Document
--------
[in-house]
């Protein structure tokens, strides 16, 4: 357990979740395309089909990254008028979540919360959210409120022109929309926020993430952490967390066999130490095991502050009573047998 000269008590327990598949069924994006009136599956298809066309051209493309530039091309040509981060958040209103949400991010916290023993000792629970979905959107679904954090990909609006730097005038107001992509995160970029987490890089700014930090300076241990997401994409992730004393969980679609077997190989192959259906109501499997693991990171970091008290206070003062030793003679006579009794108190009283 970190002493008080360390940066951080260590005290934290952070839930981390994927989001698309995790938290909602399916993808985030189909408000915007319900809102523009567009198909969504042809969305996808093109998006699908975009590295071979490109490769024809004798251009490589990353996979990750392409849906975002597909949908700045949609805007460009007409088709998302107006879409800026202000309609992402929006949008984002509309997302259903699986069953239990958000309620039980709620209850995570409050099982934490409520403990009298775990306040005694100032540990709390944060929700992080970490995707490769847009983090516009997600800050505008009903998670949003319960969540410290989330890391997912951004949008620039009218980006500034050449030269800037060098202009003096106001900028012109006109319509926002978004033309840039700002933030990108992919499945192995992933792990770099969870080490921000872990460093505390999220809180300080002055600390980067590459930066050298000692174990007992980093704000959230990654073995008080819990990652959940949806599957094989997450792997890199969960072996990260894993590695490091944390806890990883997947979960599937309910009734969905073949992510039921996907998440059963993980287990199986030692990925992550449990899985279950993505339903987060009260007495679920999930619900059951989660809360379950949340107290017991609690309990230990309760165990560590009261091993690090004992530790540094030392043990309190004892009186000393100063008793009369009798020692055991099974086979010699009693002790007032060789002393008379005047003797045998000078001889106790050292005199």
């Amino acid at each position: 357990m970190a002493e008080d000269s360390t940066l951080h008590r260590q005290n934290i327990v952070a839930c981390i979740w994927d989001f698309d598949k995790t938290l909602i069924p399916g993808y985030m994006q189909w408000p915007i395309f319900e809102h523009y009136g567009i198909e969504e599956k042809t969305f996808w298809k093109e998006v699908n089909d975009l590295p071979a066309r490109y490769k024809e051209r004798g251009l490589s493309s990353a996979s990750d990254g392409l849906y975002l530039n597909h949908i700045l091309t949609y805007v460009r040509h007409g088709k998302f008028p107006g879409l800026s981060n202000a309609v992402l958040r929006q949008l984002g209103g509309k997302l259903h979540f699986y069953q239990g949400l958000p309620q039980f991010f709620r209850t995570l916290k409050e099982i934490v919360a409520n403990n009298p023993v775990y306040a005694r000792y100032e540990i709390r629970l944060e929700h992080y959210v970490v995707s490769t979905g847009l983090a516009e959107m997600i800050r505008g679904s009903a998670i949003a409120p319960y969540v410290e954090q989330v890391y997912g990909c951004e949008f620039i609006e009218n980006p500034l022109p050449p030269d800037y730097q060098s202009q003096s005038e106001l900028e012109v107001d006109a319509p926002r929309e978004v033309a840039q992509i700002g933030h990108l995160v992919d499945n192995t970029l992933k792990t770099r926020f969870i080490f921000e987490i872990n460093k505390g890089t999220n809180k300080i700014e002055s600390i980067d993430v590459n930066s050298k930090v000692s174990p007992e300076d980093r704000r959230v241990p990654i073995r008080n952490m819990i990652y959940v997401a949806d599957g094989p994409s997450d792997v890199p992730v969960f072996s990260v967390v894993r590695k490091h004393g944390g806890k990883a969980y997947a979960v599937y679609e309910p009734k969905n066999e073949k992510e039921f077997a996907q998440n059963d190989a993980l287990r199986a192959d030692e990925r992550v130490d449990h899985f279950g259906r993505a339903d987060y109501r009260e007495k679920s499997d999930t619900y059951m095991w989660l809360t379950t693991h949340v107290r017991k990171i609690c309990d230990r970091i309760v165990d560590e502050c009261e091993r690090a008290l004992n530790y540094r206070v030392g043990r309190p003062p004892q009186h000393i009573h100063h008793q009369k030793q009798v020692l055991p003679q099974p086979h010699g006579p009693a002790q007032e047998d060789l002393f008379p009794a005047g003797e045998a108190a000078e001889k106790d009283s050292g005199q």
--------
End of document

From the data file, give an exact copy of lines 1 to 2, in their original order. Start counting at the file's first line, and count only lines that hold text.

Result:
[in-house]
């Protein structure tokens, strides 16, 4: 357990979740395309089909990254008028979540919360959210409120022109929309926020993430952490967390066999130490095991502050009573047998 000269008590327990598949069924994006009136599956298809066309051209493309530039091309040509981060958040209103949400991010916290023993000792629970979905959107679904954090990909609006730097005038107001992509995160970029987490890089700014930090300076241990997401994409992730004393969980679609077997190989192959259906109501499997693991990171970091008290206070003062030793003679006579009794108190009283 970190002493008080360390940066951080260590005290934290952070839930981390994927989001698309995790938290909602399916993808985030189909408000915007319900809102523009567009198909969504042809969305996808093109998006699908975009590295071979490109490769024809004798251009490589990353996979990750392409849906975002597909949908700045949609805007460009007409088709998302107006879409800026202000309609992402929006949008984002509309997302259903699986069953239990958000309620039980709620209850995570409050099982934490409520403990009298775990306040005694100032540990709390944060929700992080970490995707490769847009983090516009997600800050505008009903998670949003319960969540410290989330890391997912951004949008620039009218980006500034050449030269800037060098202009003096106001900028012109006109319509926002978004033309840039700002933030990108992919499945192995992933792990770099969870080490921000872990460093505390999220809180300080002055600390980067590459930066050298000692174990007992980093704000959230990654073995008080819990990652959940949806599957094989997450792997890199969960072996990260894993590695490091944390806890990883997947979960599937309910009734969905073949992510039921996907998440059963993980287990199986030692990925992550449990899985279950993505339903987060009260007495679920999930619900059951989660809360379950949340107290017991609690309990230990309760165990560590009261091993690090004992530790540094030392043990309190004892009186000393100063008793009369009798020692055991099974086979010699009693002790007032060789002393008379005047003797045998000078001889106790050292005199």